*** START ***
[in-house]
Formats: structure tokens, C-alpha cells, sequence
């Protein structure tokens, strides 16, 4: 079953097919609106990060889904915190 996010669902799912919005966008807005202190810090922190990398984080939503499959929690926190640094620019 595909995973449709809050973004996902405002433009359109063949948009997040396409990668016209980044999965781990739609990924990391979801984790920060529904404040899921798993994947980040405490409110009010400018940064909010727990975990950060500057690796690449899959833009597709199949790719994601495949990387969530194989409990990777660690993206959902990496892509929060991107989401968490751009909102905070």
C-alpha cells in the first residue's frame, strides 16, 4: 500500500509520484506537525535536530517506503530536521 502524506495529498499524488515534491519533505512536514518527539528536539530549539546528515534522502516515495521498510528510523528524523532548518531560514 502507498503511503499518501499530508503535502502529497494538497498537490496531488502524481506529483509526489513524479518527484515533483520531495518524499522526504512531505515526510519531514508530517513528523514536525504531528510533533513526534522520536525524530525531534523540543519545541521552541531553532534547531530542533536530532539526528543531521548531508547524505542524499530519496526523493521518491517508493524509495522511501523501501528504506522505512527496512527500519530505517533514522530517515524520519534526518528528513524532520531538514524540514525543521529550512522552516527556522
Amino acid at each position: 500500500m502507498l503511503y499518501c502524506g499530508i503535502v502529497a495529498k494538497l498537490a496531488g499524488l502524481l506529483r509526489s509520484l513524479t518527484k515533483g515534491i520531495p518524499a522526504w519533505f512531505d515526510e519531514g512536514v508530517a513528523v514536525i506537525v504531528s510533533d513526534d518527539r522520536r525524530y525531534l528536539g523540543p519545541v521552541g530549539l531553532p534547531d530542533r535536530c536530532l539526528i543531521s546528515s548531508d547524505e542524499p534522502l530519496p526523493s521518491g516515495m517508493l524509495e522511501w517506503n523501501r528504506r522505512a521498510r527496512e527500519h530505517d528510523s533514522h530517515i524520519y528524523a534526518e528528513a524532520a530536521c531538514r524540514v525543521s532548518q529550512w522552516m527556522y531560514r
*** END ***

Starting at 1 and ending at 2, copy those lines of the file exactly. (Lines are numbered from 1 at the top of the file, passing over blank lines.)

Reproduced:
[in-house]
Formats: structure tokens, C-alpha cells, sequence